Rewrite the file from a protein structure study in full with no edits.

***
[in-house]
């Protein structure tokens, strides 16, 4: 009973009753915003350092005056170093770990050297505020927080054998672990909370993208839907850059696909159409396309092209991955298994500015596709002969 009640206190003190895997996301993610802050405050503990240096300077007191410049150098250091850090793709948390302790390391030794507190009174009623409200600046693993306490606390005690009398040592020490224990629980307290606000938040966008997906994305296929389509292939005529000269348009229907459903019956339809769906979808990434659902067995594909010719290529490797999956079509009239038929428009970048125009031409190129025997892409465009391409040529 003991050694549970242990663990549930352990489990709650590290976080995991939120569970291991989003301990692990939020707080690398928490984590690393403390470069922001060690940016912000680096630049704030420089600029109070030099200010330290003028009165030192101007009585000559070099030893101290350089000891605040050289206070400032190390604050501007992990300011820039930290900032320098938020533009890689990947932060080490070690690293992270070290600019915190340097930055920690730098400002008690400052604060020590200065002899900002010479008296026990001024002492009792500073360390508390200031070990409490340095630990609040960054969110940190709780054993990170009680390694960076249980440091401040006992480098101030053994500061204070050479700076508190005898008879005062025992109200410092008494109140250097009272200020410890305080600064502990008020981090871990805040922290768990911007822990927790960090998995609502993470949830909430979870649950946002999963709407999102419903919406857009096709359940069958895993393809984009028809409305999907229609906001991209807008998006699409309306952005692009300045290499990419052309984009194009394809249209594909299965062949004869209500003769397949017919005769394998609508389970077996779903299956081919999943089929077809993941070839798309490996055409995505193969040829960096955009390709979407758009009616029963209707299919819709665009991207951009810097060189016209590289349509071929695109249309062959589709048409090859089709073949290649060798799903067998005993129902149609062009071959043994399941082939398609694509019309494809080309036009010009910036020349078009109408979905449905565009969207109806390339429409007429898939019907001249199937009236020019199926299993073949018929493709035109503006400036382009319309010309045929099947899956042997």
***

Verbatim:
[in-house]
């Protein structure tokens, strides 16, 4: 009973009753915003350092005056170093770990050297505020927080054998672990909370993208839907850059696909159409396309092209991955298994500015596709002969 009640206190003190895997996301993610802050405050503990240096300077007191410049150098250091850090793709948390302790390391030794507190009174009623409200600046693993306490606390005690009398040592020490224990629980307290606000938040966008997906994305296929389509292939005529000269348009229907459903019956339809769906979808990434659902067995594909010719290529490797999956079509009239038929428009970048125009031409190129025997892409465009391409040529 003991050694549970242990663990549930352990489990709650590290976080995991939120569970291991989003301990692990939020707080690398928490984590690393403390470069922001060690940016912000680096630049704030420089600029109070030099200010330290003028009165030192101007009585000559070099030893101290350089000891605040050289206070400032190390604050501007992990300011820039930290900032320098938020533009890689990947932060080490070690690293992270070290600019915190340097930055920690730098400002008690400052604060020590200065002899900002010479008296026990001024002492009792500073360390508390200031070990409490340095630990609040960054969110940190709780054993990170009680390694960076249980440091401040006992480098101030053994500061204070050479700076508190005898008879005062025992109200410092008494109140250097009272200020410890305080600064502990008020981090871990805040922290768990911007822990927790960090998995609502993470949830909430979870649950946002999963709407999102419903919406857009096709359940069958895993393809984009028809409305999907229609906001991209807008998006699409309306952005692009300045290499990419052309984009194009394809249209594909299965062949004869209500003769397949017919005769394998609508389970077996779903299956081919999943089929077809993941070839798309490996055409995505193969040829960096955009390709979407758009009616029963209707299919819709665009991207951009810097060189016209590289349509071929695109249309062959589709048409090859089709073949290649060798799903067998005993129902149609062009071959043994399941082939398609694509019309494809080309036009010009910036020349078009109408979905449905565009969207109806390339429409007429898939019907001249199937009236020019199926299993073949018929493709035109503006400036382009319309010309045929099947899956042997």